All In A Day’s Work! 9 Unusual Jobs For Dogs

For thousands of years, humans across the globe have been utilizing dogs to assist us in a number of ways. At this point, the multitalented ability of man’s best friend is no secret! There’s no doubting the value our canine companions add to our lives.

When we think of working dogs, our minds may immediately jump to the incredible bravery and skill of K9s deployed by police forces and military teams. We might think about the incredible search and rescue dogs who help units to locate missing people or service dogs who improve the quality of life for their handlers. 

However, the power of canines doesn’t stop there – as our world continues to evolve, so does our use of dogs to help us in some unique ways. In this article, we’ll look at a few unusual jobs that working dogs around the world have made their own.

1. Lifeguard Dogs

Many dogs love the water. Their great endurance – combined with four legs – means that dogs are actually better swimmers than most humans. 

Italy, along with a couple of other countries, have started utilizing these water champions by turning them into lifeguards. The Italian School for Rescue Dogs trains dogs to not only swim to a victim with a buoy or raft, but also jump out of a helicopter or boat in order to reach a person in difficulty.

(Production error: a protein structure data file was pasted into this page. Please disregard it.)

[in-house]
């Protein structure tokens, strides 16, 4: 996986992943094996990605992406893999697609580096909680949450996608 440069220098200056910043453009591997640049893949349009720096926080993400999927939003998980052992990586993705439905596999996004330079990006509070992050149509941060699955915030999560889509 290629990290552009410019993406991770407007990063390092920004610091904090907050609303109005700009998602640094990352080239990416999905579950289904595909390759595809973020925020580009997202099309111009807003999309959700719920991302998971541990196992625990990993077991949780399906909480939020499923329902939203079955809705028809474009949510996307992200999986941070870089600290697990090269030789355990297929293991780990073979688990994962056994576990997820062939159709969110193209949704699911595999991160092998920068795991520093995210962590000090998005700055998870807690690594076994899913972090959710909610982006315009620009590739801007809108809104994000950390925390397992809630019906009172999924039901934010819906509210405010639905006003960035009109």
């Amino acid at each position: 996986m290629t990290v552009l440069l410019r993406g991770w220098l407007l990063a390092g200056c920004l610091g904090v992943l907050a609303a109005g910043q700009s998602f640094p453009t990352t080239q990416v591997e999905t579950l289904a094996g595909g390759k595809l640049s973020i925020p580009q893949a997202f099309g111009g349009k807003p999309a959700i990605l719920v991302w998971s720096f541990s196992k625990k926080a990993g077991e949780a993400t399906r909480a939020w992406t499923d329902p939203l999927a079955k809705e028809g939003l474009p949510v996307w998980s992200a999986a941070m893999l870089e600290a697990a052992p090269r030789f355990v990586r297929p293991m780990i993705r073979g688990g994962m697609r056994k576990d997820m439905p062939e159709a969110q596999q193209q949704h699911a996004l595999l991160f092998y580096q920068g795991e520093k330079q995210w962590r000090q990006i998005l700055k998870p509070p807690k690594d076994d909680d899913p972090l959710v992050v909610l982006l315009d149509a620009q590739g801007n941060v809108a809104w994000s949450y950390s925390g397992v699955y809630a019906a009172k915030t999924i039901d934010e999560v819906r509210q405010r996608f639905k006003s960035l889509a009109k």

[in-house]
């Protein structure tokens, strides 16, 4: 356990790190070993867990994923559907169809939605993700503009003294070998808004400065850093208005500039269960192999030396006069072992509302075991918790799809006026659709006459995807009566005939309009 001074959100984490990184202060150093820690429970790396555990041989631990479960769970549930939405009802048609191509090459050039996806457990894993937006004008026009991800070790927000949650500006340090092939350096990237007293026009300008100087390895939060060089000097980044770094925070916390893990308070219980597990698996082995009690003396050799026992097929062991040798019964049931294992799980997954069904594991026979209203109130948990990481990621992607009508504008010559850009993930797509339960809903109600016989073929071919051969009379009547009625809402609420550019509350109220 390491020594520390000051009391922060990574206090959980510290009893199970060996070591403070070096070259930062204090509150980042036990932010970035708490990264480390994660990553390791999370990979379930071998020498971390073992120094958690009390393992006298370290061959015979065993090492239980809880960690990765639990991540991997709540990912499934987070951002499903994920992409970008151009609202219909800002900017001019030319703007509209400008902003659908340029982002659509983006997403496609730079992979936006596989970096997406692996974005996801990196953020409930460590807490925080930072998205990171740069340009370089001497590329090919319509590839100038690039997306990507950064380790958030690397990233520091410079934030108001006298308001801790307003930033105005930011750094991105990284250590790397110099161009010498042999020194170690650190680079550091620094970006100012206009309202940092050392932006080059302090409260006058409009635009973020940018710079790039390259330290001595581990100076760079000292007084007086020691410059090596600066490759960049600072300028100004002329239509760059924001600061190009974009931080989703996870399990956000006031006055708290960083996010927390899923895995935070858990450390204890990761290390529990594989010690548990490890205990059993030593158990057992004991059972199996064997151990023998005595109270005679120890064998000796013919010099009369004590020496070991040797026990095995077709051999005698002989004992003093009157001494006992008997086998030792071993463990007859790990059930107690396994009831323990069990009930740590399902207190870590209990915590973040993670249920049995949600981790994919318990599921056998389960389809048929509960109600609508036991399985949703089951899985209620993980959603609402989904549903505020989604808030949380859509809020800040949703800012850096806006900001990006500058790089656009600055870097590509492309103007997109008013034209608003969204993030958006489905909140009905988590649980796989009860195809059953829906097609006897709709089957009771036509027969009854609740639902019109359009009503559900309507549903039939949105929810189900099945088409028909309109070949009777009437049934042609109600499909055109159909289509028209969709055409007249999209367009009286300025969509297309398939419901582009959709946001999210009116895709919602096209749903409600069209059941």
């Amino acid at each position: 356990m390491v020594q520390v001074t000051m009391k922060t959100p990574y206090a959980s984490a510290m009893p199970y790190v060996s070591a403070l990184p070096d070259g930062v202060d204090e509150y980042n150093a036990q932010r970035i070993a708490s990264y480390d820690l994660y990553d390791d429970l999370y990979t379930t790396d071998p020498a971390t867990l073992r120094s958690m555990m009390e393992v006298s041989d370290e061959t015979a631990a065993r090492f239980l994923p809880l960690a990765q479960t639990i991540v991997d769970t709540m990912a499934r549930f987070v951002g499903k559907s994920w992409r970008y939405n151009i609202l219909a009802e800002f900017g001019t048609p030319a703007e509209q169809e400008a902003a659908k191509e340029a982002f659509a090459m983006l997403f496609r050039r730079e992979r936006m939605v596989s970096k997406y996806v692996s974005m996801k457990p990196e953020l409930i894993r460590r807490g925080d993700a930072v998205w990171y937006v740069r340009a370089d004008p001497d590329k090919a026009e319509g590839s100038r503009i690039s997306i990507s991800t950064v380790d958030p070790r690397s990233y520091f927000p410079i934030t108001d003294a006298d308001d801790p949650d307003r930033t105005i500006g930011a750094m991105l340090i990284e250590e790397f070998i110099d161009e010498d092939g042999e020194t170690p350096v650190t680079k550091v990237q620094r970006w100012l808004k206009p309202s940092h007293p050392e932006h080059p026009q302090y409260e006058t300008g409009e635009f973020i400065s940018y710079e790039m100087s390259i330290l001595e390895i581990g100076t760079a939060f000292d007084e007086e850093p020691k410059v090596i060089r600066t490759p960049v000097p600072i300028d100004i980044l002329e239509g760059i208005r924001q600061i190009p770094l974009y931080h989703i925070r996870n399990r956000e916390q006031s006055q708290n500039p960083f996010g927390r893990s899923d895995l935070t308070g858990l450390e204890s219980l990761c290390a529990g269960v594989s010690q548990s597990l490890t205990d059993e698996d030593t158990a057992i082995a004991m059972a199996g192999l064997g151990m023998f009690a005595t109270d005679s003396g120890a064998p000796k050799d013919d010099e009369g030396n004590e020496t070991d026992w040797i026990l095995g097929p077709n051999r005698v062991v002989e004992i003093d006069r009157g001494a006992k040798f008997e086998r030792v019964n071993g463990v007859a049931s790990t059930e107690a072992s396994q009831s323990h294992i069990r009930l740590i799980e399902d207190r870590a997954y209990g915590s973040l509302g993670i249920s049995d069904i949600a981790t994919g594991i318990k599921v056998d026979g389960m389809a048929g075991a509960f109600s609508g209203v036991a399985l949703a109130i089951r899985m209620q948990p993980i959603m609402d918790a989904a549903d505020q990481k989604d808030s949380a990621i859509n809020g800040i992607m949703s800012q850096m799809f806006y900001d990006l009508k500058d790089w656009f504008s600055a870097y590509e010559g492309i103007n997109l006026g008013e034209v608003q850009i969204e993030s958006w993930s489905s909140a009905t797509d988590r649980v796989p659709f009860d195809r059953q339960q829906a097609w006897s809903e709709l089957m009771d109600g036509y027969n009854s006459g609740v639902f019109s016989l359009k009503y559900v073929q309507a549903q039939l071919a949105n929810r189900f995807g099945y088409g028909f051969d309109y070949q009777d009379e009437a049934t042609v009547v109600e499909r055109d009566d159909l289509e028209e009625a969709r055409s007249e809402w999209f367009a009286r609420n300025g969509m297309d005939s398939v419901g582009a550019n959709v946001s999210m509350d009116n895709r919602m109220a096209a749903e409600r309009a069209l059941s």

lifeguard dog at the beach

2. Anti-Poaching K9s

Many species of animals are currently on the verge of extinction, but conservation detection dogs are now being used in the fight against illegal poaching. 

In Africa, dogs are being used to track down and apprehend poachers. Since using these canine units, significant progress is being made in the efforts to protect rhinos, elephants, cheetahs and lions.

3. Airport Runway Safety Dogs

At an airport, you might expect to see a detection dog inside the terminal building, sniffing out illegal or dangerous substances hidden inside luggage. But what about on the tarmac itself? 

Dogs can guard against bird strikes, which can pose a serious safety hazard to aircraft. These dogs carry out their work by chasing birds off the runway, clearing the path for outgoing aircraft.